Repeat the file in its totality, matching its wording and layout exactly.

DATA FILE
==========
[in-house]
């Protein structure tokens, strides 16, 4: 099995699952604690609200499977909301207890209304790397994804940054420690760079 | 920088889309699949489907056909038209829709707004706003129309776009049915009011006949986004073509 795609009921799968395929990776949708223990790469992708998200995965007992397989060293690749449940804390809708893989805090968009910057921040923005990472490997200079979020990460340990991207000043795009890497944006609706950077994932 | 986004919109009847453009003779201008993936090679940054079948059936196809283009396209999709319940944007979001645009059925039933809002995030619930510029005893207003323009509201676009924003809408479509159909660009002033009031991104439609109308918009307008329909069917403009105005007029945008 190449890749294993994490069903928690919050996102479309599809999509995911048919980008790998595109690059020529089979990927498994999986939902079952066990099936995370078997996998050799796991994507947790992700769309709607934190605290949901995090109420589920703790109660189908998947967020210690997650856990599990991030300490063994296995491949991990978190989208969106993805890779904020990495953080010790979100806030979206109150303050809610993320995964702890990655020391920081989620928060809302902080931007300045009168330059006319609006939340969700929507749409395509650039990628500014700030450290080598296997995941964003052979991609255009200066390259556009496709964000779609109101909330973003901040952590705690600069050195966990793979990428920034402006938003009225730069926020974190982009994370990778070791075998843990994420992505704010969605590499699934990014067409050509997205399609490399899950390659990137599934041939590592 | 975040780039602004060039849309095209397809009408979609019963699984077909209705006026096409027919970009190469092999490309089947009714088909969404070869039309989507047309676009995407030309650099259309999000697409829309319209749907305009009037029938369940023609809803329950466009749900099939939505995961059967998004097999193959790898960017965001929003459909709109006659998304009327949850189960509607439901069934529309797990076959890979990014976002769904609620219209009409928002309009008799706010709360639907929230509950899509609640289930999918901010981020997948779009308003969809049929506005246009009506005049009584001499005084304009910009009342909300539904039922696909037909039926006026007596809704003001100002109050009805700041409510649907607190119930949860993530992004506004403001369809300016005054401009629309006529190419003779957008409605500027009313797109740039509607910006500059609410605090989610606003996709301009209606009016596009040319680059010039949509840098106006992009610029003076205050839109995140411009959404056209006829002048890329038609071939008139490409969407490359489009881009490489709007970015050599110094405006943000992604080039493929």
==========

[in-house]
């Protein structure tokens, strides 16, 4: 099995699952604690609200499977909301207890209304790397994804940054420690760079 | 920088889309699949489907056909038209829709707004706003129309776009049915009011006949986004073509 795609009921799968395929990776949708223990790469992708998200995965007992397989060293690749449940804390809708893989805090968009910057921040923005990472490997200079979020990460340990991207000043795009890497944006609706950077994932 | 986004919109009847453009003779201008993936090679940054079948059936196809283009396209999709319940944007979001645009059925039933809002995030619930510029005893207003323009509201676009924003809408479509159909660009002033009031991104439609109308918009307008329909069917403009105005007029945008 190449890749294993994490069903928690919050996102479309599809999509995911048919980008790998595109690059020529089979990927498994999986939902079952066990099936995370078997996998050799796991994507947790992700769309709607934190605290949901995090109420589920703790109660189908998947967020210690997650856990599990991030300490063994296995491949991990978190989208969106993805890779904020990495953080010790979100806030979206109150303050809610993320995964702890990655020391920081989620928060809302902080931007300045009168330059006319609006939340969700929507749409395509650039990628500014700030450290080598296997995941964003052979991609255009200066390259556009496709964000779609109101909330973003901040952590705690600069050195966990793979990428920034402006938003009225730069926020974190982009994370990778070791075998843990994420992505704010969605590499699934990014067409050509997205399609490399899950390659990137599934041939590592 | 975040780039602004060039849309095209397809009408979609019963699984077909209705006026096409027919970009190469092999490309089947009714088909969404070869039309989507047309676009995407030309650099259309999000697409829309319209749907305009009037029938369940023609809803329950466009749900099939939505995961059967998004097999193959790898960017965001929003459909709109006659998304009327949850189960509607439901069934529309797990076959890979990014976002769904609620219209009409928002309009008799706010709360639907929230509950899509609640289930999918901010981020997948779009308003969809049929506005246009009506005049009584001499005084304009910009009342909300539904039922696909037909039926006026007596809704003001100002109050009805700041409510649907607190119930949860993530992004506004403001369809300016005054401009629309006529190419003779957008409605500027009313797109740039509607910006500059609410605090989610606003996709301009209606009016596009040319680059010039949509840098106006992009610029003076205050839109995140411009959404056209006829002048890329038609071939008139490409969407490359489009881009490489709007970015050599110094405006943000992604080039493929």